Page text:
The impacts of self-expectation leadership and organizational commitment on hand hygiene behavior of medical staff based on the theory of implicit leadership

Front Psychol. 2022 Nov 14;13:992920. doi: 10.3389/fpsyg.2022.992920. eCollection 2022.

Abstract

Hand hygiene behavior (HHB) in healthcare settings remains suboptimal globally. Self-expectation leadership and organizational commitment are emphasized as important factors influencing HHB. However, there are no studies to support any relationship between self-expectation leadership and organizational commitment to HHB. This study will fill the gap by applying implicit leadership theory (ILT) to support the further promote HHB among medical staff. A cross-sectional study of 23,426 medical staff was conducted in all second-level and third-level hospitals in Hubei province, China. Based on ILT, an online self-administered and anonymous questionnaire was designed for measuring the medical staff's self-expectation leadership, organizational commitment, and HHB based on Offermann's 8 dimensions scale, Chang's 3 dimensions scale, and the specification of hand hygiene for healthcare workers, respectively, in which self-expectation leadership was divided into positive traits and negative traits parts. The structural equation model was used to examine the direct, indirect, and mediating effects of the variables. Positive traits of self-expectation leadership had a positive effect on organizational commitment (β = 0.617, p < 0.001) and HHB (β = 0.180, p < 0.001). Negative traits of self-expectation leadership had a negative effect on organizational commitment (β = -0.032, p < 0.001), while a positive effect on HHB (β = 0.048, p < 0.001). The organizational commitment had a positive effect on HHB (β = 0.419, p < 0.001). The mediating effect of the organizational commitment showed positively between positive traits of self-expectation leadership and HHB (β = 0.259, p < 0.001), while negatively between negative traits of self-expectation leadership and HHB (β = -0.013, p < 0.001). Positive traits of self-expectation leadership are important predictors of promoting organizational commitment and HHB, while negative traits of self-expectation leadership have a limited impact on organizational commitment and HHB in the field of healthcare-associated infection prevention and control. These findings suggest the need to focus on positive traits of self-expectation leadership; although negative traits of self-expectation leadership can also promote HHB to a lesser degree among medical staff, it will reduce their organizational commitment.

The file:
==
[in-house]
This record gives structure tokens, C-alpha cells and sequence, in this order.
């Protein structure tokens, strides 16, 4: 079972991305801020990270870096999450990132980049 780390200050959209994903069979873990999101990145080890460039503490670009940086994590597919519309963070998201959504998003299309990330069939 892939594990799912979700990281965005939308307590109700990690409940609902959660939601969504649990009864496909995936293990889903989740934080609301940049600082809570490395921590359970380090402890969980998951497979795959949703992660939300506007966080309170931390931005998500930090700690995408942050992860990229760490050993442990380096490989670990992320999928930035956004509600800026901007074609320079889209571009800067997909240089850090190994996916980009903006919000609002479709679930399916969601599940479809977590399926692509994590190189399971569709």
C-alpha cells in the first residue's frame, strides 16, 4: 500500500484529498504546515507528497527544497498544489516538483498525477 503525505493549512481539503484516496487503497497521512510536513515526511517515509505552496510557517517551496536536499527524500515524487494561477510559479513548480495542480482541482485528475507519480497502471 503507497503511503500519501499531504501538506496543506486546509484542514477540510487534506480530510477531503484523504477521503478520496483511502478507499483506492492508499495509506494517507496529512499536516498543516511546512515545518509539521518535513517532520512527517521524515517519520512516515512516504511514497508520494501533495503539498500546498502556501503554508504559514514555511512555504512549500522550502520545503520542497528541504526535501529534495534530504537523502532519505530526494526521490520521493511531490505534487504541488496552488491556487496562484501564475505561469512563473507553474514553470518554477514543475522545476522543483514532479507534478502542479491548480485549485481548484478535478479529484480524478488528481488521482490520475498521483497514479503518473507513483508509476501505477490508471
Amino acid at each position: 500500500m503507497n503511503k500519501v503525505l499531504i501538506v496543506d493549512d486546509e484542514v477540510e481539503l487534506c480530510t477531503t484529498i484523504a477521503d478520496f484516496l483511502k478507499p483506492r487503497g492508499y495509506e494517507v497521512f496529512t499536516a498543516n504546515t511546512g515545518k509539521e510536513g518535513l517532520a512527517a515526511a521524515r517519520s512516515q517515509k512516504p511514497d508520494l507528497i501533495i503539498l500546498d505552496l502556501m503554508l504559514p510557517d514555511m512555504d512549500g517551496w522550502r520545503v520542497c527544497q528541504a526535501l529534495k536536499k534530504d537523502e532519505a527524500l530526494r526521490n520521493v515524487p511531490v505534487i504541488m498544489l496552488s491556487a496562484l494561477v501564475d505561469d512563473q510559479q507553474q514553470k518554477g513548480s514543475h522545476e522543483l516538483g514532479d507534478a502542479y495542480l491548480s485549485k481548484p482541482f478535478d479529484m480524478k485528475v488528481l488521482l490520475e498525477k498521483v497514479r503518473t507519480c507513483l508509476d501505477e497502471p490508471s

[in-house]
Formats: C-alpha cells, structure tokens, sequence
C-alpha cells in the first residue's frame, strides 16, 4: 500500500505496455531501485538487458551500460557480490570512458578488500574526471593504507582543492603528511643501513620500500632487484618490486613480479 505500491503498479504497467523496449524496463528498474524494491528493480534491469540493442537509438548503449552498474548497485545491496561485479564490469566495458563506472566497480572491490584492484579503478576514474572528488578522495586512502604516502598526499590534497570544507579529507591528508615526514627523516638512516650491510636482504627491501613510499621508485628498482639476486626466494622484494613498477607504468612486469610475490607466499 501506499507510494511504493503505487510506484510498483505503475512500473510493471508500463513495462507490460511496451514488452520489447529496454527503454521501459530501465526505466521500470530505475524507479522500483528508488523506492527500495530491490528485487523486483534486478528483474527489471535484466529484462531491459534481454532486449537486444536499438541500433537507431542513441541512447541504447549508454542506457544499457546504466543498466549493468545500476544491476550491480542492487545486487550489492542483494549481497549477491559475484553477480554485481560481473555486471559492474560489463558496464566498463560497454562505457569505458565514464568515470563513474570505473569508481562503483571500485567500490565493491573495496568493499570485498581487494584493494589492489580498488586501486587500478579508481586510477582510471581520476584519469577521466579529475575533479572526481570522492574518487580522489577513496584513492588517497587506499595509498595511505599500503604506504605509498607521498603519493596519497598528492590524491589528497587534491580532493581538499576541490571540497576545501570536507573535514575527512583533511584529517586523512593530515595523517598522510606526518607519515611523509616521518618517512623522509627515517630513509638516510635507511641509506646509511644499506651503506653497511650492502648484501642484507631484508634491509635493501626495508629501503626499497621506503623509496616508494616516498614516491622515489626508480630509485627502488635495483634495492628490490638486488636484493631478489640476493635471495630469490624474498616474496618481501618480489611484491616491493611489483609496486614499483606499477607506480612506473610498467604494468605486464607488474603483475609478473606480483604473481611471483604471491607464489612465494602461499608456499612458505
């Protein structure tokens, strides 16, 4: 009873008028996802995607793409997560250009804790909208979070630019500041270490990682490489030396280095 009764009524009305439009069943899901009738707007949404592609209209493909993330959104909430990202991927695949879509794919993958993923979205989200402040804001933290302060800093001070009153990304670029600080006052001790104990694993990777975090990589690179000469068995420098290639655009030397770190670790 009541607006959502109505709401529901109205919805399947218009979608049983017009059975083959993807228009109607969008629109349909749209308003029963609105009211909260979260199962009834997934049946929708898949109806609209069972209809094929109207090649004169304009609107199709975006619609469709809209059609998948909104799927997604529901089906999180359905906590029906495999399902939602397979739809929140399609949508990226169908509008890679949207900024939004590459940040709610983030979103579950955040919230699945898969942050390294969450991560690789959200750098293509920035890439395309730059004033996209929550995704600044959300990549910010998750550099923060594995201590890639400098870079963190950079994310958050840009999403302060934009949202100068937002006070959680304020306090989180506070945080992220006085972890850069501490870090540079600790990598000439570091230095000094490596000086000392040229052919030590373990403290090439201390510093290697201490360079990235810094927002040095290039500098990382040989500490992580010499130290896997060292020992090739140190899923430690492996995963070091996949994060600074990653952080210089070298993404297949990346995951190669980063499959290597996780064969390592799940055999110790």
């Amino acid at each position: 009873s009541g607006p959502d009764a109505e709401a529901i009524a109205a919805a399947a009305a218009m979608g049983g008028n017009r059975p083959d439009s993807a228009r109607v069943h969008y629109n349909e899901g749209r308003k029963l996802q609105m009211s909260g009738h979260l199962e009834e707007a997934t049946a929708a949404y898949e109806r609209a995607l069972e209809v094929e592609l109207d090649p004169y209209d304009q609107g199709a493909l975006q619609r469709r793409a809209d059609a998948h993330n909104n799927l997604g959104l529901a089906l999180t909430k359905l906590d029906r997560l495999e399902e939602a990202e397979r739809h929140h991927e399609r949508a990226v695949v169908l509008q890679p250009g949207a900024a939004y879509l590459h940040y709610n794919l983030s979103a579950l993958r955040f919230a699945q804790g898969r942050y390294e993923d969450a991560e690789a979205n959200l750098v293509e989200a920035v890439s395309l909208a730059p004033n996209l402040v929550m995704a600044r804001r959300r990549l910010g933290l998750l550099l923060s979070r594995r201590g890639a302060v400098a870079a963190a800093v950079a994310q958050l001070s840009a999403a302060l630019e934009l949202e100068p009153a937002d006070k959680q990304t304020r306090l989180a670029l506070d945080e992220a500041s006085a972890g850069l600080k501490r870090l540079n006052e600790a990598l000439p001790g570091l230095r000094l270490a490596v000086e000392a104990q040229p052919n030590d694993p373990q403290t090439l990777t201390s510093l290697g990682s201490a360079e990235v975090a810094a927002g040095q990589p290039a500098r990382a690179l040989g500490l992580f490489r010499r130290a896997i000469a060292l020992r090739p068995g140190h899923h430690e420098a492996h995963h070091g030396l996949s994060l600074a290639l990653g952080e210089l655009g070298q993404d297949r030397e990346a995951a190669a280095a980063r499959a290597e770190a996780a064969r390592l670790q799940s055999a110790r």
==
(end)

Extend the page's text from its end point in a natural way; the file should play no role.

Keywords: hand hygiene behavior; healthcare-associated infection; impact mechanism; implicit leadership theory; medical staff; negative traits of self-expectation leadership; organizational commitment; positive traits of self-expectation leadership.